The universe may appear to be mathematical because it IS mathematical. The universe is a formal axiomatic system, and we exist as part of those axioms. The assertion may in fact be physically provable: if we discover a theory of everything (i.e. the ultimate laws of physics), then the universe is obviously mathematical, and realism turns out to be true: pi is not in the sky, but in the formalization of the laws of nature. As a special case, we it turns out that all physical processes of nature are computable, then the universe is not only mathematical, but a Turing-equivalent computer.

On the other hand, it may turn out that the universe is not mathematical, and we "discover" mathematical properties of the universe only because our mind creates them. This may sound crazy at first, but one may note that many concept are in fact purely man made (although indispensable to everyday life): concepts such as human, car, alive/dead, and temperature all rely on human interpretation of a huge amount of matter ("a macroscopic phenomena"). It is not fundamental to the universe: a car is just an arrangement of particles/energy ("a state"), no more special than a pile of junk. Put differently, the universe may be "blind" to our high level concepts, and that may actually include most of physics, possibly with the exception of quantum mechanics (although that is not certain either). From this perspective, the universe is not mathematical: we interpret it as having mathematical properties, and that approximate some things very well, but will never grasp the full extent of it (that is the case right now). In that case, anti-realists win: mathematics is only in the mind (yet very useful to our existence).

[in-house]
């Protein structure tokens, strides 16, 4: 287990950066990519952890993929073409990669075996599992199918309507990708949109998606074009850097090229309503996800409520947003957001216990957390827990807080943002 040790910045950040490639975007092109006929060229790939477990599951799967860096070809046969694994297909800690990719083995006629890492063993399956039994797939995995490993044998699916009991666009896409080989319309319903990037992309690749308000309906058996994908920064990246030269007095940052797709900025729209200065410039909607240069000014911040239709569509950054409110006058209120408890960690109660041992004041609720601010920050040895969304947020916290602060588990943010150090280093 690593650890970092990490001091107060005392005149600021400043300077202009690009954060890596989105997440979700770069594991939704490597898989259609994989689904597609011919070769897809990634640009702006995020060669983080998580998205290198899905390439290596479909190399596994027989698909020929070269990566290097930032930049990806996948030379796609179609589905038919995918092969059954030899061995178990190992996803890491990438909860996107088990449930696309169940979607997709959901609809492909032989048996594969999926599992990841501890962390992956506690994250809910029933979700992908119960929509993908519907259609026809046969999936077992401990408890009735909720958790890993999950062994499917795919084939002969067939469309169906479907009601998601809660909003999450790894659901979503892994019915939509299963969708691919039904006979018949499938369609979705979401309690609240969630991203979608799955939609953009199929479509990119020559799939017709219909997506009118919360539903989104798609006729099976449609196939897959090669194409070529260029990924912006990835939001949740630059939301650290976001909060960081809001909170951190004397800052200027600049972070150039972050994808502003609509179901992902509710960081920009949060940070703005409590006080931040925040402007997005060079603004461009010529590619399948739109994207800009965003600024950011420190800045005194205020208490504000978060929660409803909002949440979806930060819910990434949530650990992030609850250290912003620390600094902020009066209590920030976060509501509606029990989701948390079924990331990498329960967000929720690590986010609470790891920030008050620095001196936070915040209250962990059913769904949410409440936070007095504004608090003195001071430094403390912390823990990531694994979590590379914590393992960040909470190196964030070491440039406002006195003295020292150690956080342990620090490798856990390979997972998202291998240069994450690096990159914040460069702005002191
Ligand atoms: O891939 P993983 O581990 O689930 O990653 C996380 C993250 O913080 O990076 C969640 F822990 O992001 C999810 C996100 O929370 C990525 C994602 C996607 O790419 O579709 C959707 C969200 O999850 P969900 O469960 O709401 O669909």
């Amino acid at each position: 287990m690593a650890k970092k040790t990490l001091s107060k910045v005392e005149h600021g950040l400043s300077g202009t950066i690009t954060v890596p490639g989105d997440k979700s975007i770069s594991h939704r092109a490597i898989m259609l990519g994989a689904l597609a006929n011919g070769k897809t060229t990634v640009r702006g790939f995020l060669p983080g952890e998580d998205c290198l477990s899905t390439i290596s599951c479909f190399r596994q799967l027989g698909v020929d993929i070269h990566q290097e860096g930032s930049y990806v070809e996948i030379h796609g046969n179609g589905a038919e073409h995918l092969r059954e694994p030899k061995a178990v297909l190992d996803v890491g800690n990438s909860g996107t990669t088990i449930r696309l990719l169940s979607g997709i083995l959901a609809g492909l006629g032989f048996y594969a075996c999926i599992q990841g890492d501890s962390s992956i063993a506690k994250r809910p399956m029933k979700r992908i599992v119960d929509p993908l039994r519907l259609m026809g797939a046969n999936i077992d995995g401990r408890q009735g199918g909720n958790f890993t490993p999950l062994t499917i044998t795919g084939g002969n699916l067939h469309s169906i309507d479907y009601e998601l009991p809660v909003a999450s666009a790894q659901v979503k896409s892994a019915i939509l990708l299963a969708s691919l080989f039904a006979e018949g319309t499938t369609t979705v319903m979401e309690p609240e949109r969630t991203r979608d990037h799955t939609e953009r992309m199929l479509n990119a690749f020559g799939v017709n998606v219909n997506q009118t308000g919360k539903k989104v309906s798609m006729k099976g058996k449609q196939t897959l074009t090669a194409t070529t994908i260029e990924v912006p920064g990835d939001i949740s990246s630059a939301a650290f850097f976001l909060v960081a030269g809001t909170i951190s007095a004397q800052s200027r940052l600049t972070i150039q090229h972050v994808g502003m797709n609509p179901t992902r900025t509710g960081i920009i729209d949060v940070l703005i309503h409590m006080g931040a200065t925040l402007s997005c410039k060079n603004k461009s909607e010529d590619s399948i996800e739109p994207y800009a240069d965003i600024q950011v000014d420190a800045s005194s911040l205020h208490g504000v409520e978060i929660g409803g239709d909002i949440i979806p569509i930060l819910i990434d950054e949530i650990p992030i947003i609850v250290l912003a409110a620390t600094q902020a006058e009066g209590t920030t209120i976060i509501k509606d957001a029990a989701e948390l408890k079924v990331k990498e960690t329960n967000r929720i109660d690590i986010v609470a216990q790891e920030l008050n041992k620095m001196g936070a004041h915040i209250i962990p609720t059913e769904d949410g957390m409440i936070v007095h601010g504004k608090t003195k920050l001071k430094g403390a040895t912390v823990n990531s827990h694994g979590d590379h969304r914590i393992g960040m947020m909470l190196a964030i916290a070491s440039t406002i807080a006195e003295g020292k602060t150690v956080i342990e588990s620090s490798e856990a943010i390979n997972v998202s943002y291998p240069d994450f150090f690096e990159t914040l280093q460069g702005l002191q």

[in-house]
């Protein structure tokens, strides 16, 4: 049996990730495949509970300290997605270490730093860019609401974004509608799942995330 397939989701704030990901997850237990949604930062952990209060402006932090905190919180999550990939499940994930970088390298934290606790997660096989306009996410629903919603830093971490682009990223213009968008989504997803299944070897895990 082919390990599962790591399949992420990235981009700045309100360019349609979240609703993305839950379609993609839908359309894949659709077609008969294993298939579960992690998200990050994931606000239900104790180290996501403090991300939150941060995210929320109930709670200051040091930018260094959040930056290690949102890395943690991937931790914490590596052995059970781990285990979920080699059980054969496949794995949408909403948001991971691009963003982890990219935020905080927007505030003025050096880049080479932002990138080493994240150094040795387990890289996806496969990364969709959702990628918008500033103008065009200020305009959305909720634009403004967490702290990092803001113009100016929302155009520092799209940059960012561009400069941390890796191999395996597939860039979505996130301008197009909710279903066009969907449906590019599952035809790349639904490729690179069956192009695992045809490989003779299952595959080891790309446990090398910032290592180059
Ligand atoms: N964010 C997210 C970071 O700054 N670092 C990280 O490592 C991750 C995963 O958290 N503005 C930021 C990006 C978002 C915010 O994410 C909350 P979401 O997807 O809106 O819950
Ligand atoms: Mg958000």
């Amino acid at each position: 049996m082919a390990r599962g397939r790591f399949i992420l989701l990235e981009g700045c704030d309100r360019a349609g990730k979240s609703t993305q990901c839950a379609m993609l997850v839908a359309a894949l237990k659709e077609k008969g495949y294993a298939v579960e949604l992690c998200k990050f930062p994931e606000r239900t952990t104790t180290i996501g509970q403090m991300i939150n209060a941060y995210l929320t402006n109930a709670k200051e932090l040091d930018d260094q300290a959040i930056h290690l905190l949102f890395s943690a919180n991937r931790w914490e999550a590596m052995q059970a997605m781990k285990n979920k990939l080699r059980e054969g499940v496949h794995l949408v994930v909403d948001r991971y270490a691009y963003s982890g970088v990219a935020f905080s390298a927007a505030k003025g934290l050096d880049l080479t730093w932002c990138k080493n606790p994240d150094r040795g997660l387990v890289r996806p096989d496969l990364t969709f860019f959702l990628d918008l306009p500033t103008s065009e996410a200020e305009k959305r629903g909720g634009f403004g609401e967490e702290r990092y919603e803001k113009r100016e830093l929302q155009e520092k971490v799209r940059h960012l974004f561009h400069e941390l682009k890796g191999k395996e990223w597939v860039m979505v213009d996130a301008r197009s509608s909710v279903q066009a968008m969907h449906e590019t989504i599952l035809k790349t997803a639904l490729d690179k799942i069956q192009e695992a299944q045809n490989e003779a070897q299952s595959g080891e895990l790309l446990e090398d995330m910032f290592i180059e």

5 comments:

  1. I think the question if our universe "really" is mathematical structure is a nonsensical question, because we'll never be able to prove or disprove it.